Based on a recommendation from industry group IEEE, the FCC limits SAR levels for partial-body exposure (including the head) to up to 1.6 W/kg (watts/kilogram), and whole body exposure to up to 0.08 W/kg. For hands, wrists, feet and ankles, the limit is up to 4 W/kg, averaged over 10 grams of tissue.
In general, the lower the SAR, the better the chances your phone is not a potential health hazard. To test the SAR, a mold in the shape of a human head is filled with a fluid formulated to simulate the electrical properties of the human tissue. This fluid typically is made up of salt, sugar, water and a viscosity additive.
The model for the human head is called SAM (standard anthropomorphic model). The size of the head is based on on the 90th-percentile dimensions of the male head, as determined by a study of U.S. Army personnel in the late 1980s — in other words, it’s a big head. Overall ambient temperature and humidity of the testing chamber is also controlled. In this case, the ambient temperature was at 70.7 degrees Fahrenheit and the relative humidity was 36.1 percent, approximating a beautiful fall day in the San Francisco Bay Area.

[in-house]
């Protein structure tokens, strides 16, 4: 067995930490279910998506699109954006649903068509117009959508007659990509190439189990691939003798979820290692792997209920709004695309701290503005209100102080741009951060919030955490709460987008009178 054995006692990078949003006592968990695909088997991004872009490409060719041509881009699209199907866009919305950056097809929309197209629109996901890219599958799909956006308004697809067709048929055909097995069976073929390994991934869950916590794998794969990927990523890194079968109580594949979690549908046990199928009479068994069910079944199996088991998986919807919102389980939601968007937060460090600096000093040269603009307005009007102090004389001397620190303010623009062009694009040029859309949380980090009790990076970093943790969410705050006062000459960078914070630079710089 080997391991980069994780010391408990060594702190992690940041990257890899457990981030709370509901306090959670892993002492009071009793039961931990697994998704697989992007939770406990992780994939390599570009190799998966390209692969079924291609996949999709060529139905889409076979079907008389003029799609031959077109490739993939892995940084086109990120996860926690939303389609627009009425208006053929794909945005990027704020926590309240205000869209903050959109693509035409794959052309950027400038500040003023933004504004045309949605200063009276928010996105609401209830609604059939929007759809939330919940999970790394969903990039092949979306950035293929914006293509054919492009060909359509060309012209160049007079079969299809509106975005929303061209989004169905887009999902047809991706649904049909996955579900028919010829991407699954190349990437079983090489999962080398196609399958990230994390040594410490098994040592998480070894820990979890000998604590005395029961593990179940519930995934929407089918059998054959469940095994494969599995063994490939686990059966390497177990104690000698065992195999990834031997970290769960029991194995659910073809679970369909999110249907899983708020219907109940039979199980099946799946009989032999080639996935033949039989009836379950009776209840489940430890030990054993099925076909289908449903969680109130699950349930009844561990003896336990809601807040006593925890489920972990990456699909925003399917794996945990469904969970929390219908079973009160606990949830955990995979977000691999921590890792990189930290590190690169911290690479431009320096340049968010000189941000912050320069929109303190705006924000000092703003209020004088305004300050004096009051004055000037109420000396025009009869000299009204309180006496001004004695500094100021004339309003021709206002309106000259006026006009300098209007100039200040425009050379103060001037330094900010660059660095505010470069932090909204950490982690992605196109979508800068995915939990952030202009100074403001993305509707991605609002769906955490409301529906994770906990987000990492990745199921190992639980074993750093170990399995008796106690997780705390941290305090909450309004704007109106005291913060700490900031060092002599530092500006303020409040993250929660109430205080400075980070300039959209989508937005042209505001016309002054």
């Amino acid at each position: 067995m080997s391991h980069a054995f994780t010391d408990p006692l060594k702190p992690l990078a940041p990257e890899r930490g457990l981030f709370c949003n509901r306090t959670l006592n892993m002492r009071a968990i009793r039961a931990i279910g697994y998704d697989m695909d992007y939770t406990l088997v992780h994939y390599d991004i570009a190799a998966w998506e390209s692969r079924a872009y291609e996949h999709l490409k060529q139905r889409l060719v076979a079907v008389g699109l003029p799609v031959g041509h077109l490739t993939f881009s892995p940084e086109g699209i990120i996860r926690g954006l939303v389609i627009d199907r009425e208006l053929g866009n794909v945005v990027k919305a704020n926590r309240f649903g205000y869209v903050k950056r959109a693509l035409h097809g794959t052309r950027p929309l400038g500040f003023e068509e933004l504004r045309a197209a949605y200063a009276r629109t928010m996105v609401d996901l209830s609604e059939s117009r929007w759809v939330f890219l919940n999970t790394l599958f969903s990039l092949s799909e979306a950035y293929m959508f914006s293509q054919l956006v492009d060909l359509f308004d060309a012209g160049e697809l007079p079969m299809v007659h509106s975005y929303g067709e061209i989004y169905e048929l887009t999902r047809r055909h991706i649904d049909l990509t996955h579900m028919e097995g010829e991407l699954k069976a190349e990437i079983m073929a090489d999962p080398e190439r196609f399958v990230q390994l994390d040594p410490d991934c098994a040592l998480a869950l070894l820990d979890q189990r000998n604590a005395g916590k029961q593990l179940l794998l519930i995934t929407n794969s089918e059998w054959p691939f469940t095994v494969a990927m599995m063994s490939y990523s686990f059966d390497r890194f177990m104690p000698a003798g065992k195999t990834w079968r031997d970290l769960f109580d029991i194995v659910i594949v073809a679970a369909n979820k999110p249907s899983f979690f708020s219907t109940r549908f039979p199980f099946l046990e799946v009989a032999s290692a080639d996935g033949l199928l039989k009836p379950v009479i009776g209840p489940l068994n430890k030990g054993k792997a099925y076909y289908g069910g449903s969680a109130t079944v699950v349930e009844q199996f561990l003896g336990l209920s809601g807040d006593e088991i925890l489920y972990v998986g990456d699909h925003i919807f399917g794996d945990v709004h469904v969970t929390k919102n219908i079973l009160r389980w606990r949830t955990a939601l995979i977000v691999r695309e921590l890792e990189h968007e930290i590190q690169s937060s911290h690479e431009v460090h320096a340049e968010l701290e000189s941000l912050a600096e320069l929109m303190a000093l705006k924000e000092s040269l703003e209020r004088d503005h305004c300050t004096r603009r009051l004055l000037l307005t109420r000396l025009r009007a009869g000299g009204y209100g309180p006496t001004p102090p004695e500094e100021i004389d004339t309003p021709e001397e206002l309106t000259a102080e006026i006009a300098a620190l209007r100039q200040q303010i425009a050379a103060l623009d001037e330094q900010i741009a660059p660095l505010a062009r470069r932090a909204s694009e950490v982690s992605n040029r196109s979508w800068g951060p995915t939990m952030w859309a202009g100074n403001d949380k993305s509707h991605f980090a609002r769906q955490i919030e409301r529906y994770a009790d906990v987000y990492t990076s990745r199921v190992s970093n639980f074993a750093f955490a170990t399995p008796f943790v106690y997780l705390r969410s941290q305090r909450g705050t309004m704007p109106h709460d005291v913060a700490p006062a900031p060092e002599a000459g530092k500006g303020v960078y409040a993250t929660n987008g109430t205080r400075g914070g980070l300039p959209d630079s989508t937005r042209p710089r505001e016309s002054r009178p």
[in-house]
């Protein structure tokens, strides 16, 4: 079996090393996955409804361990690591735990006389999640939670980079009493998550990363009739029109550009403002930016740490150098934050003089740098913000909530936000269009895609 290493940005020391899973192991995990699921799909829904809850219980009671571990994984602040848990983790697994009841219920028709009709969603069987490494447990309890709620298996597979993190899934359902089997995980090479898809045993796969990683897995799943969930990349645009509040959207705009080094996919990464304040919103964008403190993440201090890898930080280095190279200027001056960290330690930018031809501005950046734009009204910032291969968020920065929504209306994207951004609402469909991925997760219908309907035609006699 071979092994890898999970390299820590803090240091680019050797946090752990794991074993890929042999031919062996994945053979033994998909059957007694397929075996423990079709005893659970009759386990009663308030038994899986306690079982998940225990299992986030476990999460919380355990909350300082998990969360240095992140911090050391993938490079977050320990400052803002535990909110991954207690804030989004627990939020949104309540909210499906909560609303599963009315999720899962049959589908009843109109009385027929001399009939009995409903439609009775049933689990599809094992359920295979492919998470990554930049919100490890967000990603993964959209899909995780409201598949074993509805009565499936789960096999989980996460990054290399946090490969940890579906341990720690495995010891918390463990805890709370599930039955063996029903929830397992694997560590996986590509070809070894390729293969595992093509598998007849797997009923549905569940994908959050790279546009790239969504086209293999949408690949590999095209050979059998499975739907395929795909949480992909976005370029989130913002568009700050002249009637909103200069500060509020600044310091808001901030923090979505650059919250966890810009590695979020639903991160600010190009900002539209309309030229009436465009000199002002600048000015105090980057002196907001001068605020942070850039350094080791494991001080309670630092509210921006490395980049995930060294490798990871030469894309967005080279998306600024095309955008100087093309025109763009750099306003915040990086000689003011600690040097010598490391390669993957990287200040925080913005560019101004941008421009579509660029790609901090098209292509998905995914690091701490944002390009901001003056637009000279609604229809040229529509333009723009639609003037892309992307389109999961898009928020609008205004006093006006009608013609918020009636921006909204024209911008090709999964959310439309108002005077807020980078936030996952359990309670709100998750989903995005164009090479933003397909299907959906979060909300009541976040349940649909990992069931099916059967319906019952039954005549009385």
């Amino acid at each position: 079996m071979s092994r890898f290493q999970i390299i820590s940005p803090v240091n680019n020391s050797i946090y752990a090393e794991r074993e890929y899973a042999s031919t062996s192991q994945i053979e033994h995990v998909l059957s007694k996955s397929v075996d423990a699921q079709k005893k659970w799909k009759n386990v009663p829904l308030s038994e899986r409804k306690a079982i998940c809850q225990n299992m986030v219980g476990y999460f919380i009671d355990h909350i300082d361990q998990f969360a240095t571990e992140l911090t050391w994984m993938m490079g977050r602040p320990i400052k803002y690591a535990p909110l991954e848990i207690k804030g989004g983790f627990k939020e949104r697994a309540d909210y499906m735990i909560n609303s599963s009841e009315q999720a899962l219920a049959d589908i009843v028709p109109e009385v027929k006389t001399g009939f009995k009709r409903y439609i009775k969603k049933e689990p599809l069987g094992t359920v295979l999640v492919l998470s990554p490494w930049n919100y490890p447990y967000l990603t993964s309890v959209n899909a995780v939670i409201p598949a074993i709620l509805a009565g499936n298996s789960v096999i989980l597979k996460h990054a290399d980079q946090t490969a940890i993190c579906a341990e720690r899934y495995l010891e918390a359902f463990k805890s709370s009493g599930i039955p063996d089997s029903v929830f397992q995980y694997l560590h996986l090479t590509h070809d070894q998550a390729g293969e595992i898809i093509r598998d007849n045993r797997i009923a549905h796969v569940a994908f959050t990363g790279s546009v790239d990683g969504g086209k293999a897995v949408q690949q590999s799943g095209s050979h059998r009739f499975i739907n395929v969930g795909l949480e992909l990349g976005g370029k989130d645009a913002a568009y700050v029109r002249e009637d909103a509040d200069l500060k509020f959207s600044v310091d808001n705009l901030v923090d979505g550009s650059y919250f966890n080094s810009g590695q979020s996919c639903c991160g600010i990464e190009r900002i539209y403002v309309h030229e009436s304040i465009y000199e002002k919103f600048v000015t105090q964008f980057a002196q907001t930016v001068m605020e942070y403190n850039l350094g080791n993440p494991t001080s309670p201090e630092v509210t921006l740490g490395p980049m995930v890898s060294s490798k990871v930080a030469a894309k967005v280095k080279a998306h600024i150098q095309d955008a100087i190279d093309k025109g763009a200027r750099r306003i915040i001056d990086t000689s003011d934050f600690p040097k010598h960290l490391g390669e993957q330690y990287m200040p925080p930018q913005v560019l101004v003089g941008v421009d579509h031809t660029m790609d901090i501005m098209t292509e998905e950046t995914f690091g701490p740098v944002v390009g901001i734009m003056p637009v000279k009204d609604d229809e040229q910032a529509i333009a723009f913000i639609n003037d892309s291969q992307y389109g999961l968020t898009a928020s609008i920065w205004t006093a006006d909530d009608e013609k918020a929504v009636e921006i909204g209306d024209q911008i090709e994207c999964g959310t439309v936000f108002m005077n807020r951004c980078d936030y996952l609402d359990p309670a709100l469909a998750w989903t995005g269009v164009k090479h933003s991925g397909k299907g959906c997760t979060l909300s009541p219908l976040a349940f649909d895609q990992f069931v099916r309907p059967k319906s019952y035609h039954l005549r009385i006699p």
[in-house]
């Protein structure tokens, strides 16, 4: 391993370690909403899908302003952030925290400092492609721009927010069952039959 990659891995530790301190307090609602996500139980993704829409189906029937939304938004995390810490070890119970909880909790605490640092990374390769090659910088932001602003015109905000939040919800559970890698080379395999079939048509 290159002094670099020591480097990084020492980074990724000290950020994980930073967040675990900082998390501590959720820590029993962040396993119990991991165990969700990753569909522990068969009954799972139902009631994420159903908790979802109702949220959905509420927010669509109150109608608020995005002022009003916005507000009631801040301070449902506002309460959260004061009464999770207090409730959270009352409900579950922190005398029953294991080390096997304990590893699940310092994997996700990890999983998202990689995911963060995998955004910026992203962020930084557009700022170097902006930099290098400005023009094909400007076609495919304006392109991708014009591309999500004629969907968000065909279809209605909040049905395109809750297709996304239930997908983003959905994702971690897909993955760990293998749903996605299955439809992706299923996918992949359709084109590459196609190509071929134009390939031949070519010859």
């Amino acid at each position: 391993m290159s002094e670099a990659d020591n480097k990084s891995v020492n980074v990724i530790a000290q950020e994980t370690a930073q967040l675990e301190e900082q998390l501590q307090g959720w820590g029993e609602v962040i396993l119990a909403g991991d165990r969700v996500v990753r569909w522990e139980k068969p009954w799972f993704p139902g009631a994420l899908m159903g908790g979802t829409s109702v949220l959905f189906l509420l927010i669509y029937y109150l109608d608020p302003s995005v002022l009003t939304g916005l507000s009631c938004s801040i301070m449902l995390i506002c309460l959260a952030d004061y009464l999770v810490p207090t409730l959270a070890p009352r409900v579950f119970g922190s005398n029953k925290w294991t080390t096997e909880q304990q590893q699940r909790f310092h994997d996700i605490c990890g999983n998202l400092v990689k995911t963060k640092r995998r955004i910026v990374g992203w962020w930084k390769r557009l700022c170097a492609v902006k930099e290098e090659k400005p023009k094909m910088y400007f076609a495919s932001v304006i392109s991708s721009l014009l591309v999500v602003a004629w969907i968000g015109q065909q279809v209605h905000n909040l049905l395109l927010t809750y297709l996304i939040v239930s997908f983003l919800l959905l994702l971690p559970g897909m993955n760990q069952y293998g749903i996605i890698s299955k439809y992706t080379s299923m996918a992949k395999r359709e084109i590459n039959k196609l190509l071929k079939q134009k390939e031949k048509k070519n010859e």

The first step in the testing process is to strap a phone (the iPhone in this case) to the head mold. The phone is taped to the mold in a way such that the antenna of the phone is positioned near the jaw. The testing system consists of a computer-controlled probe, a robotic arm, amplifier output that connects to a PC and a cable that connects to a universal radio communication tester.
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